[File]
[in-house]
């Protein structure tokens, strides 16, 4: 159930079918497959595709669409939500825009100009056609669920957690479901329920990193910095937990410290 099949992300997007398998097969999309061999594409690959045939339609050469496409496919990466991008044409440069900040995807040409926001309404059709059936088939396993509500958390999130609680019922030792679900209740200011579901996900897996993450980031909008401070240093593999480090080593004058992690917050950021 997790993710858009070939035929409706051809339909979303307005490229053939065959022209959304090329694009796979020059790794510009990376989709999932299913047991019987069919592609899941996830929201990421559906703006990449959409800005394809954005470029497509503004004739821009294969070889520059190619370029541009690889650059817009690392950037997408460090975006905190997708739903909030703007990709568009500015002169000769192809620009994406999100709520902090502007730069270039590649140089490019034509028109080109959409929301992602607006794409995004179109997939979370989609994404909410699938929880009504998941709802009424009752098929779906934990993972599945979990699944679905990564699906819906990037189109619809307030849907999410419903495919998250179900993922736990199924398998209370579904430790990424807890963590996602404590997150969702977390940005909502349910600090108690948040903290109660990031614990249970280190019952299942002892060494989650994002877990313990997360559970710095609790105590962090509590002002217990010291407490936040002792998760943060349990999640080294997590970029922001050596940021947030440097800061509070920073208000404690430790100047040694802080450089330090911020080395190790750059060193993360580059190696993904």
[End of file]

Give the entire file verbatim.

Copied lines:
[in-house]
């Protein structure tokens, strides 16, 4: 159930079918497959595709669409939500825009100009056609669920957690479901329920990193910095937990410290 099949992300997007398998097969999309061999594409690959045939339609050469496409496919990466991008044409440069900040995807040409926001309404059709059936088939396993509500958390999130609680019922030792679900209740200011579901996900897996993450980031909008401070240093593999480090080593004058992690917050950021 997790993710858009070939035929409706051809339909979303307005490229053939065959022209959304090329694009796979020059790794510009990376989709999932299913047991019987069919592609899941996830929201990421559906703006990449959409800005394809954005470029497509503004004739821009294969070889520059190619370029541009690889650059817009690392950037997408460090975006905190997708739903909030703007990709568009500015002169000769192809620009994406999100709520902090502007730069270039590649140089490019034509028109080109959409929301992602607006794409995004179109997939979370989609994404909410699938929880009504998941709802009424009752098929779906934990993972599945979990699944679905990564699906819906990037189109619809307030849907999410419903495919998250179900993922736990199924398998209370579904430790990424807890963590996602404590997150969702977390940005909502349910600090108690948040903290109660990031614990249970280190019952299942002892060494989650994002877990313990997360559970710095609790105590962090509590002002217990010291407490936040002792998760943060349990999640080294997590970029922001050596940021947030440097800061509070920073208000404690430790100047040694802080450089330090911020080395190790750059060193993360580059190696993904």